LOS ANGELES (CN) – Ending an earlier stalemate, Los Angeles utility directors approved a contract Tuesday to bring solar power to the city for the next 25 years.
If approved by the LA City Council, the solar project would supply a large dose of renewable energy to the city and break new ground for the utility sector in the United States.
The Los Angeles Department of Water and Power board approved the agreement to purchase solar energy from a not-yet built Kern County-based solar facility, locking in the city’s purchase price at just under $20 per megawatt-hour.
The agreement faces a ticking-clock scenario for construction to begin this year or the city could lose out on the full benefit of a federal investment tax credit.
The Eland project from 8minute Solar Energy will generate 400 megawatts when completed in 2023 and provide an additional four hours of electricity to the grid at night thanks to storage batteries.
Across the country, policy proposals centered around climate change have cropped up in the wake of the national Green New Deal blueprint proposed by the new crop of Democrats in Congress.
LA Mayor Eric Garcetti announced this spring the city would be carbon neutral by 2050 while meeting strict milestones, like reaching 80% of renewable energy supply and creating 300,000 green jobs by 2036.
Last month, the utility commissioners could not move the solar contract across the finish line, as only two commissioners voted yes. Commissioner Cynthia McClain-Hill voted against the agreement over concerns related to a labor agreement with the local International Brotherhood of Electrical Workers.
The Los Angeles Times reported the union might have been upset by the hiring of out-of-state workers to build the solar facility.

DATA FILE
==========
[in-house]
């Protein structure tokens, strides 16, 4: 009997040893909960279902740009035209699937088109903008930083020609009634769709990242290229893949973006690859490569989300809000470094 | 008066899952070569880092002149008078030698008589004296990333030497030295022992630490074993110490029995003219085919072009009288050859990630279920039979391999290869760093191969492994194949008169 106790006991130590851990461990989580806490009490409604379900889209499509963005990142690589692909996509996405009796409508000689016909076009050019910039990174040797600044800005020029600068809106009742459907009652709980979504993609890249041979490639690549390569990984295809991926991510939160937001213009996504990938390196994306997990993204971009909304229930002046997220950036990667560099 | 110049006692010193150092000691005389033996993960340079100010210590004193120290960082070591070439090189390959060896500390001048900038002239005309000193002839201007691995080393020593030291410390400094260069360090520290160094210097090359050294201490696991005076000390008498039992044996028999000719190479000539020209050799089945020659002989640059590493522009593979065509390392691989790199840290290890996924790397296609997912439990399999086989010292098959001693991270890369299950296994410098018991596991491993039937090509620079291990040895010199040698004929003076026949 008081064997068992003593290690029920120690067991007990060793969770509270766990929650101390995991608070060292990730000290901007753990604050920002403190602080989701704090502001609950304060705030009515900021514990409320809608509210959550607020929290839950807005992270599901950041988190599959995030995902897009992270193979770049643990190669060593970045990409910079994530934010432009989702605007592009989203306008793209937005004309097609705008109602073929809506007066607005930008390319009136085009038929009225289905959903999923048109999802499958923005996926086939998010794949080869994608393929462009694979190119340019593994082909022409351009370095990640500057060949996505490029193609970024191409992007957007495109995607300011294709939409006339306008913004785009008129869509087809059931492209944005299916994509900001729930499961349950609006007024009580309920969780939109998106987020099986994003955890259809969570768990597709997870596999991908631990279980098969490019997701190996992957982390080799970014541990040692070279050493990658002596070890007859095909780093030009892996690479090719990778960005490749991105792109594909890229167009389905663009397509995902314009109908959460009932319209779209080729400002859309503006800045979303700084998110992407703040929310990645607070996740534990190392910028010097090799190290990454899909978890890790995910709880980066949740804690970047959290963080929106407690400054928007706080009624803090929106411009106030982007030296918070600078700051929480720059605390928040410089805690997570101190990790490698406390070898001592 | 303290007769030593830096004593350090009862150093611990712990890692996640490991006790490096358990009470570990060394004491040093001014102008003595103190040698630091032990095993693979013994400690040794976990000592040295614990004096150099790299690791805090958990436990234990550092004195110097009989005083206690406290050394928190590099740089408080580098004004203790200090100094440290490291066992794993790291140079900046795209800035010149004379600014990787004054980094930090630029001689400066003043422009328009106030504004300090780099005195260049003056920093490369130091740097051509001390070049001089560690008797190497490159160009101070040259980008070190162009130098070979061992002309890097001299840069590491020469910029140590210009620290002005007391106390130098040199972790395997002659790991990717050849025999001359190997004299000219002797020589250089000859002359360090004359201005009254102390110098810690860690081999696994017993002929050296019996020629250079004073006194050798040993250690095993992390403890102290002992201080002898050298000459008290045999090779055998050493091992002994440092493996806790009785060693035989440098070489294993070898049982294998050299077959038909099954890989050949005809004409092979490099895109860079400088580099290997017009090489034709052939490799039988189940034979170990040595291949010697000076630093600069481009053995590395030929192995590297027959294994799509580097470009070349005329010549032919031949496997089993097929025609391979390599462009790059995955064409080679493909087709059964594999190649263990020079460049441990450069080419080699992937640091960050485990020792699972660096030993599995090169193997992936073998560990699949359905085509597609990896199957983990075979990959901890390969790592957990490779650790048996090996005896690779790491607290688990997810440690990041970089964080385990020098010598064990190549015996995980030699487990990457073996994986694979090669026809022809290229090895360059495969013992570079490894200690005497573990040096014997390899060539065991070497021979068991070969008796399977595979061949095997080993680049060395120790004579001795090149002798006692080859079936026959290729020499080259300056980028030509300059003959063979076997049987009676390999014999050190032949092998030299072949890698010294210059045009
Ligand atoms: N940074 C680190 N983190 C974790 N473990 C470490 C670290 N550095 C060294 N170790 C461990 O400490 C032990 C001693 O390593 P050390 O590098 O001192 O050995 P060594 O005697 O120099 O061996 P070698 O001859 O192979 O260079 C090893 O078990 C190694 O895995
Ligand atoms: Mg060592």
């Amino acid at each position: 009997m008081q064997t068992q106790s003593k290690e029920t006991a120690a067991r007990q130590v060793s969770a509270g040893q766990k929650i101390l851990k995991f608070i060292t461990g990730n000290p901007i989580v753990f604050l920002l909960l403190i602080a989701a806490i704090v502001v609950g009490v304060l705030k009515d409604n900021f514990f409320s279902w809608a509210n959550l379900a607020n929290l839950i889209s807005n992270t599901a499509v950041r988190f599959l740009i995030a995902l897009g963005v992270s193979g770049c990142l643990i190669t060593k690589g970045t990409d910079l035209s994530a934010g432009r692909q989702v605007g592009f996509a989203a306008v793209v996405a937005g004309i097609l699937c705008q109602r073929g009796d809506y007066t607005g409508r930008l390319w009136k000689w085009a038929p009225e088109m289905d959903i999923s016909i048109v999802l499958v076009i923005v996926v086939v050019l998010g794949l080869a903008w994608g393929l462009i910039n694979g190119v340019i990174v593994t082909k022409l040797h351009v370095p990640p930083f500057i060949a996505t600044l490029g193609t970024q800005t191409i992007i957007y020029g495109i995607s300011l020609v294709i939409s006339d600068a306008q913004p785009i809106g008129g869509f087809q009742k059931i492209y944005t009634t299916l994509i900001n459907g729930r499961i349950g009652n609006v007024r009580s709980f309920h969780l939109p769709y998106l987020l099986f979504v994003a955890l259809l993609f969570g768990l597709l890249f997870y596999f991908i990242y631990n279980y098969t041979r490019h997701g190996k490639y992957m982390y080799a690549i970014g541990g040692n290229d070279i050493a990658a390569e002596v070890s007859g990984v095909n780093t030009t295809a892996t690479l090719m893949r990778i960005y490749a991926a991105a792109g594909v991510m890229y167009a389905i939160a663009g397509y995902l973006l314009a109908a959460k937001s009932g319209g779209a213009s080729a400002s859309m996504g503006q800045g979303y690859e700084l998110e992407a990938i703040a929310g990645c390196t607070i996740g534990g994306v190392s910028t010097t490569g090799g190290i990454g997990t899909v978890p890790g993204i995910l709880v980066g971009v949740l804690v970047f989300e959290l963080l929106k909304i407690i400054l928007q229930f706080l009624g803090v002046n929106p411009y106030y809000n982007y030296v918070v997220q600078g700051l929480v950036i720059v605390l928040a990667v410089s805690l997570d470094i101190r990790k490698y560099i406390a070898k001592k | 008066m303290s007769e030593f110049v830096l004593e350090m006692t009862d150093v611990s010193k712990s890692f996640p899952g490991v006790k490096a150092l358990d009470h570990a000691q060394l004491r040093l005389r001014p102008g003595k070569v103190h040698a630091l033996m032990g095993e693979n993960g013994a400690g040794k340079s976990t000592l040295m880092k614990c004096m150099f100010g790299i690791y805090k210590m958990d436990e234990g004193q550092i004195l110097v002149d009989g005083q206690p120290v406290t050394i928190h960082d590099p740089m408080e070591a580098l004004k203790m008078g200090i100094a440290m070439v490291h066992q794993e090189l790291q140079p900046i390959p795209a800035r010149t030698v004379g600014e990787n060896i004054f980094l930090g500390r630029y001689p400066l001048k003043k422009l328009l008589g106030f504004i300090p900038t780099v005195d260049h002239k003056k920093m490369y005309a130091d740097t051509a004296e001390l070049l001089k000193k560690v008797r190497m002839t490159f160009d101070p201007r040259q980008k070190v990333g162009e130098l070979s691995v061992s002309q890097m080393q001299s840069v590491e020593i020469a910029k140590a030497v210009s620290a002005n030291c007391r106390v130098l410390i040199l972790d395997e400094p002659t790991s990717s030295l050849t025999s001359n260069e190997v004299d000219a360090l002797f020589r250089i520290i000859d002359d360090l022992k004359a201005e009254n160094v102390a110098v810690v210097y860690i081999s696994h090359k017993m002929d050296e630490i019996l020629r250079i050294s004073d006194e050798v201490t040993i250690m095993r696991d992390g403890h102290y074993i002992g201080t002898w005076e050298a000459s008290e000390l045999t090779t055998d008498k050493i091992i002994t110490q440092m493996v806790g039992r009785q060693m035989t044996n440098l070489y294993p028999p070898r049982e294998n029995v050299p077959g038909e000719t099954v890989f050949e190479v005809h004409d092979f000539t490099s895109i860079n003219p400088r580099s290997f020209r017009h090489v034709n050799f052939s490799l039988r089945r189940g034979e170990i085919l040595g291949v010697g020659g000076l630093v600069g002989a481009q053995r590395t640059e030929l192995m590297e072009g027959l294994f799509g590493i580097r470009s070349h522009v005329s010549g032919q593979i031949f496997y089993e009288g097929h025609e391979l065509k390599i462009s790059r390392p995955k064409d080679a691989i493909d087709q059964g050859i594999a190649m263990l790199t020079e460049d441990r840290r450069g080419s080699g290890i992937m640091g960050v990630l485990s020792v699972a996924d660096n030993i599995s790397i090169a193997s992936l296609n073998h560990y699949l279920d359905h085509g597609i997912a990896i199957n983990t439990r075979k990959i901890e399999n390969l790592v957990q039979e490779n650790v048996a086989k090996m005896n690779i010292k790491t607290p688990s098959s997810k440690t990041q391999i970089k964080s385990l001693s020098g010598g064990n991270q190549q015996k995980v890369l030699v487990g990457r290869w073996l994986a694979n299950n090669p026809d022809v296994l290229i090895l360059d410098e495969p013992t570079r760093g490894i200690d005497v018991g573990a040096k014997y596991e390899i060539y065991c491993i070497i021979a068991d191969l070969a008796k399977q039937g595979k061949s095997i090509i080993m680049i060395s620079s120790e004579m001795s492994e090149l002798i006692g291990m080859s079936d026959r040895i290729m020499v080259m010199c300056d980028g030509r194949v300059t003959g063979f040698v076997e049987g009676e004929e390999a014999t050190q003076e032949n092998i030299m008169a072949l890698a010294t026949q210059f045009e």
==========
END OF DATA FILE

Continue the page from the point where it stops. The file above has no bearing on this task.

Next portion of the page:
But according to LADWP general manager Martin Adams, there is a project labor agreement from five different labor unions to ensure that local employees will work on the project. An email and phone call to IBEW Local 18 for comment were not returned by press time.
USC Center for Sustainability Solutions director Antonio Bento said LA’s big buy-in to solar signals to the rest of the industry that there is incentive to invest in new technologies and research.
Ultimately, the utility will have to contend with the major question after the Eland facility is complete: Can it deliver at the scale it promises while remaining financially feasible?
Solar battery storage costs are expected to go down over time – that’s what the utility is hoping for – but the logistics of that have yet to be proven on this magnitude, Bento said in an interview.
“How much can we really store? During times when we’re not capturing solar power. It’s a logistics bottleneck. It’s a financial bottleneck,” said Bento. “Still, I think that policy stability from (LADWP) and signal to the industry is the biggest benefit.”
After the commissioners approved the contract, dozens of environmental advocates huddled outside the chambers and celebrated.
Ash Rosas, 17-year-old member of the environmental group Sunrise Movement, said the solar project meets in the middle of the organization’s main criteria: creating green jobs and reducing the carbon footprint.
“The climate crisis is something that plagues my generation. Decarbonization, justice and jobs are important for us,” Rosas said.